"With poverty comes poor education, and with poor education people don't
know how to avoid health threats," he says. "Poverty certainly is part
of the HIV problem here in Miami. And discrimination drives people
Dickinson says that one of the main HIV/AIDS myths in the U.S. is the myth
that HIV infection no longer carries a dangerous stigma.
"HIV certainly still is a major stigma," he says. "It is a major
concern for many people who have HIV -- such a concern that they will not
divulge it. It is such a concern that they will not even risk finding out
whether they are infected."
"Myth" 6: Condoms Are the Answer
Shelton does not downplay the major role condoms play in preventing the
spread of HIV and other sexually transmitted diseases. But he notes that where
HIV is widespread, people tend to have intimate relationships with more than
one person at a time. In these regular relationships, he notes, condom use is
inconsistent at best.
Dickinson says that while condom promotion certainly cannot end the AIDS
epidemic, it has a tremendous impact.
"If I am faced with an epidemic, and condoms are, say, only 50%
effective, that is still great. A 70% effective vaccine is one that works well.
It beats the hell out of preaching abstinence," he says.
"Myth" 7: HIV Testing Is the Answer
There's a widespread belief that people who know they are infected with HIV
will act responsibly and change their risky behavior.
"Real-world evidence of such change is discouraging, especially for the
large majority who test negative," Shelton writes.
And he notes that people recently infected with HIV are the most infectious
-- yet test negative for HIV.
Dickinson says that while testing is not the sole answer to the HIV
epidemic, it does help people reduce their risk behavior.
"Myth" 8: Treatment Is the Answer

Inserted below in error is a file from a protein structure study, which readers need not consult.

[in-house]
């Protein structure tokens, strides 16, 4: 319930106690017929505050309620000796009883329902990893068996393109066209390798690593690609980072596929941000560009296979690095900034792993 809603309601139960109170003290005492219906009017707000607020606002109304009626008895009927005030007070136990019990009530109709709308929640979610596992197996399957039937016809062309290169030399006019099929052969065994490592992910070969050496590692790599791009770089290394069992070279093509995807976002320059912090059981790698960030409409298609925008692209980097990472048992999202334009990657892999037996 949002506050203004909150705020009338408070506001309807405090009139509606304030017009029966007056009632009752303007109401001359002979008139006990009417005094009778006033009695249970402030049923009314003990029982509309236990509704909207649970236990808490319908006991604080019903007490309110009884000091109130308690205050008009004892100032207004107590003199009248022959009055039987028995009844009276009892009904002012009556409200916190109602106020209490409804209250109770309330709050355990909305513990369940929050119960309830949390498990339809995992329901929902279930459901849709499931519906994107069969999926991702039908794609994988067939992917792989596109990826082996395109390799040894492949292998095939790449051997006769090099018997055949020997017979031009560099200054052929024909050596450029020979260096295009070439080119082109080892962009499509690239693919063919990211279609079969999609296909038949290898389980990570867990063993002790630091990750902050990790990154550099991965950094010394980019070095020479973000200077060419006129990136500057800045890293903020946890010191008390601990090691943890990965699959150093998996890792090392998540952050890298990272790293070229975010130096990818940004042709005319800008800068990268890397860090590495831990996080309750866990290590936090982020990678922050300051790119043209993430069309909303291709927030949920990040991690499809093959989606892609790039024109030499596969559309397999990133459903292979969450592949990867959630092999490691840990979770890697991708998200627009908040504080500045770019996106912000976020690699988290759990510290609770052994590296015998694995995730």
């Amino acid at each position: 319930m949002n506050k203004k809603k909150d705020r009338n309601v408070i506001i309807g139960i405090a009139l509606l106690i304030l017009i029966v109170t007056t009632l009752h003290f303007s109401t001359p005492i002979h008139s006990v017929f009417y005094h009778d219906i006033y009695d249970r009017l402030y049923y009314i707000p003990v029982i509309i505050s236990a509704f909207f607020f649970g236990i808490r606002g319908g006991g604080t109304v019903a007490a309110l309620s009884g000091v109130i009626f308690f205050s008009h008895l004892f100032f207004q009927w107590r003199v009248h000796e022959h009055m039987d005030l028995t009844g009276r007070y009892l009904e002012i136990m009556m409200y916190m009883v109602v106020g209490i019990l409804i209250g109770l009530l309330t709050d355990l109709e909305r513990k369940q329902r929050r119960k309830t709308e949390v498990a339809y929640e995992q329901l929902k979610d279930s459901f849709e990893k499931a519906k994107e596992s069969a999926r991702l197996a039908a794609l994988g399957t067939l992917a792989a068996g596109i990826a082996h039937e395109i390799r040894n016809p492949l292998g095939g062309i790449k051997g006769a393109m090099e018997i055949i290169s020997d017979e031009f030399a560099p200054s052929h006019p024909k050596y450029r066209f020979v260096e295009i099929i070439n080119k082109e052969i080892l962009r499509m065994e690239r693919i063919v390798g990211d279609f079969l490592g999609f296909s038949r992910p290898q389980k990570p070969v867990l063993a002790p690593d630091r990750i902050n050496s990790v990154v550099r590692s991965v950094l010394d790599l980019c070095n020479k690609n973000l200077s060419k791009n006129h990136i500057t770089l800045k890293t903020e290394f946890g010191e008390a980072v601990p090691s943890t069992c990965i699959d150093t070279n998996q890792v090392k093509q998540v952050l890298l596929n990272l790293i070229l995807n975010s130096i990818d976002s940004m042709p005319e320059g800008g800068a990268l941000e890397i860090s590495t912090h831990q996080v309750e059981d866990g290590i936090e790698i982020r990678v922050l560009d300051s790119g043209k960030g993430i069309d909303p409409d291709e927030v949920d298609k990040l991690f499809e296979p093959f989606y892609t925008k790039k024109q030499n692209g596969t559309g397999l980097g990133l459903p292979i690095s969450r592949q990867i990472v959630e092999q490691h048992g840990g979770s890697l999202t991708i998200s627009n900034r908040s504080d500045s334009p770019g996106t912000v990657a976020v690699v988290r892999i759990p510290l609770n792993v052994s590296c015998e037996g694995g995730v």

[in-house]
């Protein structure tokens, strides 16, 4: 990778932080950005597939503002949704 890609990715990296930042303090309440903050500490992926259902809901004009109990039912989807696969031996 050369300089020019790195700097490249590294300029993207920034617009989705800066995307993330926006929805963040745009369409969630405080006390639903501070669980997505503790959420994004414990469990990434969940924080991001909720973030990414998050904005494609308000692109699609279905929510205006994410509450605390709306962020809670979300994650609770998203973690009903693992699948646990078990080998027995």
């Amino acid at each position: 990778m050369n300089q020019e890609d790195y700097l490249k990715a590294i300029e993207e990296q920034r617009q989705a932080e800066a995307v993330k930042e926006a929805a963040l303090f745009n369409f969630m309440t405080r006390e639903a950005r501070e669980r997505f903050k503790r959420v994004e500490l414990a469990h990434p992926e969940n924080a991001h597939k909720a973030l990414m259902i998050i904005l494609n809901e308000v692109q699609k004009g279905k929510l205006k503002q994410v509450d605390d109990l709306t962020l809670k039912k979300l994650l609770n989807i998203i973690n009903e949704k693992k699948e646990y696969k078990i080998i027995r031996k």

Shelton notes that there is no clear evidence that anti-HIV
treatment makes people less infectious or less likely to engage in risky
behavior. In fact, he suggests, such effects may be outweighed by resumed
sexual activity by infected people who feel better. Moreover, risky behavior
may increase if people no longer see HIV as a death threat.
Squires says the myth in the U.S. is that HIV can be cured.
"While we have very effective therapy, we don't have a cure," she
says. "I don't see that in the offing for the next several years at least.
The best thing is not to get HIV in the first place."
"Myth" 9: New Technology Is the Answer
There's a huge amount of research into HIV vaccines, microbicides to block
HIV, and drugs to prevent HIV infection.
"Unfortunately, any success appears to be far off," Shelton
And even if such breakthroughs occur, they won't stop the AIDS epidemic
unless people reduce risk behavior.
"Myth" 10: Sexual Behavior Will Not Change
Shelton notes that when HIV was still a death sentence in the U.S., gay men
made radical changes in their behavior. And the drop in HIV prevalence in Kenya
and in Zimbabwe was marked by a large drop in multiple sexual partners.
Truth 1: Fidelity Helps
Shelton's main point is that people who have multiple sexual partners drive
the spread of HIV. In areas where HIV is widespread, people may not have a
large number of sex partners, but they have more than oe at the same time.
Once HIV enters one of these small networks, the entire network is likely to
become infected. That makes having multiple concurrent partners more dangerous
than serial monogamy, in which a partner has one partner for a time, and then
Squires notes that different researchers have different views on Shelton's
suggestion. But she notes that in the U.S., monogamy is not the same as safe
The important thing to understand is that while you may be having sex with
only one person, you are being exposed to the risk from all the people with
whom that person has had sex," she says. "It may be reassuring to have
sex with only one person. But you still have to take personal responsibility
for having safe sex."
By Daniel DeNoon
Reviewed by Louise Chang